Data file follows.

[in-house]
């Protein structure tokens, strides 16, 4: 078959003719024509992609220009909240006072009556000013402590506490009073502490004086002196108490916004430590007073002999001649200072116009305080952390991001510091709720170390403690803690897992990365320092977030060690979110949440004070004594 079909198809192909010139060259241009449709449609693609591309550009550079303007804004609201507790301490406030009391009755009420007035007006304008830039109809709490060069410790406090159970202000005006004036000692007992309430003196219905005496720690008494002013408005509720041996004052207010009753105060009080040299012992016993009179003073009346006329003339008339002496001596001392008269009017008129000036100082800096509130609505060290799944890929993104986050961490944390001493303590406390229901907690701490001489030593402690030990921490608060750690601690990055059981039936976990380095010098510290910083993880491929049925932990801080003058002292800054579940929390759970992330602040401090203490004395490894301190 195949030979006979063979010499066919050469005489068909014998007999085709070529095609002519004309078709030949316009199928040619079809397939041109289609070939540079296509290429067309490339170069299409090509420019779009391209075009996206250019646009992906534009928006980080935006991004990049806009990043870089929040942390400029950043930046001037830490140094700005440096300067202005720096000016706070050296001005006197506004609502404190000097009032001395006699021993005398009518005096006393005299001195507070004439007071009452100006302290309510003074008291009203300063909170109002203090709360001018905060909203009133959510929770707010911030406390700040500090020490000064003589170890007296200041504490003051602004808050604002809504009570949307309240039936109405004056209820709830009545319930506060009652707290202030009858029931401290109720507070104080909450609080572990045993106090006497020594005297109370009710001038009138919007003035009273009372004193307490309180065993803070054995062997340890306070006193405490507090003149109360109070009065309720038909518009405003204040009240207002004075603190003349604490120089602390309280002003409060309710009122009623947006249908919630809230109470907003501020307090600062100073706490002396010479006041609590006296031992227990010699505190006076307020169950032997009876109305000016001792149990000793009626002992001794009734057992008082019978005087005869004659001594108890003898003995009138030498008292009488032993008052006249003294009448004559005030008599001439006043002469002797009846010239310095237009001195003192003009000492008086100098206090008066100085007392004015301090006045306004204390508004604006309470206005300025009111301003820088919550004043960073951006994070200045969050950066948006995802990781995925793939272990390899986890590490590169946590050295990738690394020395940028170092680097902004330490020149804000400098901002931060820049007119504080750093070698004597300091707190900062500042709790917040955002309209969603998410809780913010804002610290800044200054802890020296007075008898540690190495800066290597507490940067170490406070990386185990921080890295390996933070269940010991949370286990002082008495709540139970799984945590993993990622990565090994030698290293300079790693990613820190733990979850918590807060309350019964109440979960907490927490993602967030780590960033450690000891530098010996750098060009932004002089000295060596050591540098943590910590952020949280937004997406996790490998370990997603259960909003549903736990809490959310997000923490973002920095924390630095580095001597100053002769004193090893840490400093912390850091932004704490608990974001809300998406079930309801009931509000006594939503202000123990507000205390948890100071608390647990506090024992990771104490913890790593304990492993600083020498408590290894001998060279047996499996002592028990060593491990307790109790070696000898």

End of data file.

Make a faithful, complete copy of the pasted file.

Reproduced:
[in-house]
């Protein structure tokens, strides 16, 4: 078959003719024509992609220009909240006072009556000013402590506490009073502490004086002196108490916004430590007073002999001649200072116009305080952390991001510091709720170390403690803690897992990365320092977030060690979110949440004070004594 079909198809192909010139060259241009449709449609693609591309550009550079303007804004609201507790301490406030009391009755009420007035007006304008830039109809709490060069410790406090159970202000005006004036000692007992309430003196219905005496720690008494002013408005509720041996004052207010009753105060009080040299012992016993009179003073009346006329003339008339002496001596001392008269009017008129000036100082800096509130609505060290799944890929993104986050961490944390001493303590406390229901907690701490001489030593402690030990921490608060750690601690990055059981039936976990380095010098510290910083993880491929049925932990801080003058002292800054579940929390759970992330602040401090203490004395490894301190 195949030979006979063979010499066919050469005489068909014998007999085709070529095609002519004309078709030949316009199928040619079809397939041109289609070939540079296509290429067309490339170069299409090509420019779009391209075009996206250019646009992906534009928006980080935006991004990049806009990043870089929040942390400029950043930046001037830490140094700005440096300067202005720096000016706070050296001005006197506004609502404190000097009032001395006699021993005398009518005096006393005299001195507070004439007071009452100006302290309510003074008291009203300063909170109002203090709360001018905060909203009133959510929770707010911030406390700040500090020490000064003589170890007296200041504490003051602004808050604002809504009570949307309240039936109405004056209820709830009545319930506060009652707290202030009858029931401290109720507070104080909450609080572990045993106090006497020594005297109370009710001038009138919007003035009273009372004193307490309180065993803070054995062997340890306070006193405490507090003149109360109070009065309720038909518009405003204040009240207002004075603190003349604490120089602390309280002003409060309710009122009623947006249908919630809230109470907003501020307090600062100073706490002396010479006041609590006296031992227990010699505190006076307020169950032997009876109305000016001792149990000793009626002992001794009734057992008082019978005087005869004659001594108890003898003995009138030498008292009488032993008052006249003294009448004559005030008599001439006043002469002797009846010239310095237009001195003192003009000492008086100098206090008066100085007392004015301090006045306004204390508004604006309470206005300025009111301003820088919550004043960073951006994070200045969050950066948006995802990781995925793939272990390899986890590490590169946590050295990738690394020395940028170092680097902004330490020149804000400098901002931060820049007119504080750093070698004597300091707190900062500042709790917040955002309209969603998410809780913010804002610290800044200054802890020296007075008898540690190495800066290597507490940067170490406070990386185990921080890295390996933070269940010991949370286990002082008495709540139970799984945590993993990622990565090994030698290293300079790693990613820190733990979850918590807060309350019964109440979960907490927490993602967030780590960033450690000891530098010996750098060009932004002089000295060596050591540098943590910590952020949280937004997406996790490998370990997603259960909003549903736990809490959310997000923490973002920095924390630095580095001597100053002769004193090893840490400093912390850091932004704490608990974001809300998406079930309801009931509000006594939503202000123990507000205390948890100071608390647990506090024992990771104490913890790593304990492993600083020498408590290894001998060279047996499996002592028990060593491990307790109790070696000898």